Labour asks ‘What has Mrs May got to hide?’ as reports suggest the government is burying the evidence

Sophia Akram

Research by The Times has revealed that Theresa May’s government is holding back key papers on its spending that should be available for public scrutiny, breaking a key Tory promise. Now, some people want to know what the Tories are hiding.

Buried

Government departments have to publish details on their spending. But The Times revealed [paywall] that they have not published 92 out of the 202 papers they should have.

This includes lists of civil service staff who may be moving to business appointments. Nine out of 22 departments have failed to publish these lists. These are a requirement to help control the “revolving door” between Whitehall and business. In 2015, for instance, a number of former ministers were found to have accepted roles with companies and charities they met while in government. And in July 2017, the National Audit Office raised concerns about public servants using their roles to secure private sector jobs.

In addition, only three departments reported on the gender pay gap between male and female officials; and 19 out of 22 departments were late to publish lists of civil servants in “off-payroll arrangements”.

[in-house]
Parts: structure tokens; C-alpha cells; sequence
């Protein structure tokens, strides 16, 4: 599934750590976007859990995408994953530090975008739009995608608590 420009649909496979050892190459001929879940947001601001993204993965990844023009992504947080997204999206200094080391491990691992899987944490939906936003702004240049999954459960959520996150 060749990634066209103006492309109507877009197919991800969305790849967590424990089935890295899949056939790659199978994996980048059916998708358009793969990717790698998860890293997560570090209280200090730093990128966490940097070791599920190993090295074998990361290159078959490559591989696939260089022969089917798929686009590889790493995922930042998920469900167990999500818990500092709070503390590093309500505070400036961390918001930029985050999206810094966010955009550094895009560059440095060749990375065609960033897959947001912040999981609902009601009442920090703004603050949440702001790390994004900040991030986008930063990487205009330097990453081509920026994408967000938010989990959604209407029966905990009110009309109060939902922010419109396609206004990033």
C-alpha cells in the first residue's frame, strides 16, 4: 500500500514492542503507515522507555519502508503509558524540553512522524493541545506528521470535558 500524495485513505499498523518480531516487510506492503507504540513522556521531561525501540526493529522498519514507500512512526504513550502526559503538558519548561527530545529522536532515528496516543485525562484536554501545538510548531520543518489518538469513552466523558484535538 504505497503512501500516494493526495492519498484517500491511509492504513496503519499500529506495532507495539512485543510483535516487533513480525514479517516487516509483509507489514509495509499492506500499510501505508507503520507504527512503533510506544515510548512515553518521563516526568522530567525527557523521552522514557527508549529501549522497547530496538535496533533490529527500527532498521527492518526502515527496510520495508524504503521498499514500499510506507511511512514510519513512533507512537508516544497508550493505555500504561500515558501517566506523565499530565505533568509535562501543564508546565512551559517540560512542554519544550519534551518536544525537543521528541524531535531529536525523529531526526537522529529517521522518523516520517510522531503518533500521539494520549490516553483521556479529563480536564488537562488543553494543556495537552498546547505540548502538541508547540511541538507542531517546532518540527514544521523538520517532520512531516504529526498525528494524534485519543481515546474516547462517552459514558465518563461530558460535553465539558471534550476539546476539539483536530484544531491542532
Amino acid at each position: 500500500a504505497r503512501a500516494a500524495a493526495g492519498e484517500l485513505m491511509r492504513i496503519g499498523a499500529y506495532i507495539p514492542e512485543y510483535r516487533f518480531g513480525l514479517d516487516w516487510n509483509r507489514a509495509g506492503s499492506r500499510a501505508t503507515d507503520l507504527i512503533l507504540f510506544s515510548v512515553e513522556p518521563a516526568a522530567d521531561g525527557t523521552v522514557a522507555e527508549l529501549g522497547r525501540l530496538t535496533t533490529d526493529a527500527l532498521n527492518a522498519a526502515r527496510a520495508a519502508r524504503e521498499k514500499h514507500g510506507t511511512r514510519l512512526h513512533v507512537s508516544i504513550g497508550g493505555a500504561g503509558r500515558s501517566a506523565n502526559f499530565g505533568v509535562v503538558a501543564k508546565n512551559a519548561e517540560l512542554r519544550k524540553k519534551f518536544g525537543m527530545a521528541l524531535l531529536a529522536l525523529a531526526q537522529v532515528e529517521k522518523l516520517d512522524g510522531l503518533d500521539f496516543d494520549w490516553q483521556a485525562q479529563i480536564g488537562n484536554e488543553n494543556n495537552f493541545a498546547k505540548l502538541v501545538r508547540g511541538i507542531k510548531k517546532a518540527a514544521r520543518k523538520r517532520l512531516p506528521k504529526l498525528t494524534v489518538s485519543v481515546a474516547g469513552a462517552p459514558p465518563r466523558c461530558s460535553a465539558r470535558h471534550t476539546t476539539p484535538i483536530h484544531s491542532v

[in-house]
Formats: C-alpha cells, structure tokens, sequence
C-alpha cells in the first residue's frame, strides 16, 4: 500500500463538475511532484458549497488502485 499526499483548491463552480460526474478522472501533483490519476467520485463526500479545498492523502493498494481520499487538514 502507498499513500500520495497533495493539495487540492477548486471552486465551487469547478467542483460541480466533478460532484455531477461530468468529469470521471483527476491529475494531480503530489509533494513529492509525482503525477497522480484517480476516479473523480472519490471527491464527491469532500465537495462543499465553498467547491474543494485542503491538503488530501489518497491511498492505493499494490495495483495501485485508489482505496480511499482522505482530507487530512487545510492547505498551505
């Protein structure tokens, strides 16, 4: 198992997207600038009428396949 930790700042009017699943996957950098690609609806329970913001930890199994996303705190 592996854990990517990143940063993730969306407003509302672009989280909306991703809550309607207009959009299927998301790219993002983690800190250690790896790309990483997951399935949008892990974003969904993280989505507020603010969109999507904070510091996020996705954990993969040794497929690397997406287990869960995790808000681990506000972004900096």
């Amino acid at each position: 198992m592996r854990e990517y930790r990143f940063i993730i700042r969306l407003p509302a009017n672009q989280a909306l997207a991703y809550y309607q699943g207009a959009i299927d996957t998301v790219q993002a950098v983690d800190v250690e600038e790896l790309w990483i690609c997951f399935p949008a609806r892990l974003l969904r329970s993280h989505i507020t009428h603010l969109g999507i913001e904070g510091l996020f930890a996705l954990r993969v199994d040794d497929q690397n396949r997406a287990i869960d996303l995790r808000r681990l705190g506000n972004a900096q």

The Times also revealed [paywall] that the two worst offenders were the government’s business and trade departments.

‘Open government’

As The Times states [paywall], former Tory PM David Cameron pledged the “most transparent government ever”. He said back in 2010:

If there’s one thing I’ve noticed since doing this job, it’s how all the information about government… so much of it is locked away in a vault marked sort of ‘private for the eyes of ministers and officials only’…

I think this is ridiculous. It’s your money, your government, you should know what’s going on.

And in a letter to departments shortly afterwards, Cameron outlined a raft of new reporting requirements.

What is she hiding?

Now, Labour’s Jon Trickett (the Shadow Minister for the Cabinet Office) has argued that May has broken the Tories’ promise. He also said this risked breaching public trust:

The government is doing all it can to hide their actions from the public. The question which people will naturally ask themselves is ‘What has Mrs May got to hide?’

A government spokesman, meanwhile, said [paywall]:

We are releasing more information than ever before. The World Wide Web Foundation recently ranked the UK government first on its global Open Data Barometer, putting the UK at the forefront of open government.

However, with the Tories’ reputation for mixing business with politics, the PM will need time to find her way back into the public’s trust.

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